An hour had passed. Within another half hour, we’d be docking at the edge of the forest, where I’d disappear again. Images of the successful vandalism danced in my mind’s eye. It had been an impressive feat—the sort of thing that earned my the prestige I enjoyed in the city’s underworld.
It was this mess with Aian that kept me from resting. If only… But no. She’d made her stance perfectly clear. I wouldn’t be convincing her.
I pulled my hair into a bun, and climbed the steps, slipping the mask back over my face.
“I’ve missed you.” I said to Aian as I approached. She flicked her attention towards me, then shrugged.
“Same.” She fell quiet again. I wondered at the transformation. This wasn’t the girl I’d grown up with. The loss of her freedom had radically changed her. She was a husk of the spirit I’d known.
“We’ve got people watching your people.” I was talking before I could even think about whether it was a good idea telling her all this. “We’ve got people all over. There’s some on your block, right now.” What was I doing?! “You come with me, and we’ll have your family at our base within a half hour. You wouldn’t have to hide anymore.” I had just given away operatives! “Just say the word.” I was really not doing well tonight! I quickly turned away, so I wouldn’t say anything more devastating. She turned to face me, and I could feel her eyes assessing me.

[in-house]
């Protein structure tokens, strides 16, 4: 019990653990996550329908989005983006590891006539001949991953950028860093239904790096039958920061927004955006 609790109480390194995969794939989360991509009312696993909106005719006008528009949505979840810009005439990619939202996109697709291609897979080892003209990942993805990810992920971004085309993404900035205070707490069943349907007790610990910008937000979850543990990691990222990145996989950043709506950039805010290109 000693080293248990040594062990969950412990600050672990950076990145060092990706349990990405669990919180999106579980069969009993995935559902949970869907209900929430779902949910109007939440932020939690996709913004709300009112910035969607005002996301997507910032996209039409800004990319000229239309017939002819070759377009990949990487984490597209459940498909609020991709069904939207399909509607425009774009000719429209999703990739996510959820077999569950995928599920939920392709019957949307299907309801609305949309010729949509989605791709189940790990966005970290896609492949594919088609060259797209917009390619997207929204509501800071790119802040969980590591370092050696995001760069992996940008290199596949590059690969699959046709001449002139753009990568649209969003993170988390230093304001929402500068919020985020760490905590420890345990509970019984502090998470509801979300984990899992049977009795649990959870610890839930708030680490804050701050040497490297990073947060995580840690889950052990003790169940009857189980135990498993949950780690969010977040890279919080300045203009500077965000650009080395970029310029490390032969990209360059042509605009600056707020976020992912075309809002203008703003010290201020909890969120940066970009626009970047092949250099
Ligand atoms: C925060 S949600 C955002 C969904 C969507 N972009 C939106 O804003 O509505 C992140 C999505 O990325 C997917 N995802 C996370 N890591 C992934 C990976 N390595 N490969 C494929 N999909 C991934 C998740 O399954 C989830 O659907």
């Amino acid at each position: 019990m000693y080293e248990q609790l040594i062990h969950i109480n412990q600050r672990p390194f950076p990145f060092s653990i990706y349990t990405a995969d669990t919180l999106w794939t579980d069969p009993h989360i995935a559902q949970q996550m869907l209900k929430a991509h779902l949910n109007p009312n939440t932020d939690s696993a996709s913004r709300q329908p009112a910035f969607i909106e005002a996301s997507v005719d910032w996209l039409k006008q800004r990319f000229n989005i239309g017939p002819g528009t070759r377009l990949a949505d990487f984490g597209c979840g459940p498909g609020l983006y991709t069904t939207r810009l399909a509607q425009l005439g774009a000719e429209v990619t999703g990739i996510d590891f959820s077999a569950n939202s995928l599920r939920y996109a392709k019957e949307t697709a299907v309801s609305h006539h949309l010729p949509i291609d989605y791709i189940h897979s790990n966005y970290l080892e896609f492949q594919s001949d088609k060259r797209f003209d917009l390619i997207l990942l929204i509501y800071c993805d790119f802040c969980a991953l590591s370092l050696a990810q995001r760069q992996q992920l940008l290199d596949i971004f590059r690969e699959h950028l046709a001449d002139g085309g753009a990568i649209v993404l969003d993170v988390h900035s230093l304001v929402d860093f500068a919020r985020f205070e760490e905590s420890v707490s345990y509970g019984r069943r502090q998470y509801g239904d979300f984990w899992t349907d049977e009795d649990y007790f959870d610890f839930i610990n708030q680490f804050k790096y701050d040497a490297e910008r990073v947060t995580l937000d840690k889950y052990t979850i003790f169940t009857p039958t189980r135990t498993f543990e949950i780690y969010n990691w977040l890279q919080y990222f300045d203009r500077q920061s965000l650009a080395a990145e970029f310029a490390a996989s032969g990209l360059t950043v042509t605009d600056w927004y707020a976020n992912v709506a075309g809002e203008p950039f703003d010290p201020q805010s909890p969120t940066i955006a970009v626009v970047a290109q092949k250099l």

“You mean that?” She said finally.
“Is that a ‘Yes’?” I asked hopefully.
“If… If you get my family out of harm’s way…”
“Done.” I said, a little too fast. I was relieved—half relieved that she’d agreed. Half relieved that she and I were now equally incriminated. I didn’t wait before I tore out a flashlight and send a rapid series of flashes towards a boat I knew was tailing us—my actual ride, dutifully shadowing me in case I’d run into trouble. Within a moment, the responding flashes came from my ally, no more than a hundred feet behind us.
“What was that?” Aian, who’d seen the lights, gave me a sharp look.
“It’s one of my men. Your family will probably beat us back to base.” I smiled, the tension releasing my shoulders.
“You just had to make sure I couldn’t turn you in.” She grumbled, but there was a note of appreciation in her voice. It was that note that allowed me to relax against the railing.
“Yeah, you might be right.” I relished in the spray of the water springing up the side of the boat.
“State your name and business!”
My blood froze. Aian grew suddenly still. The pilot—a boy named Mark—cast us a worried look from behind the wheel. We’d coerced him to joining our insane break for freedom, although it hadn't taken much pressure. Turns out he’d been waiting to do something crazy.
Now though, with a patrol boat bearing down on us, we all realized we were in hot water.
“Just. Don’t. Act. Suspicious.” I told Aian quietly.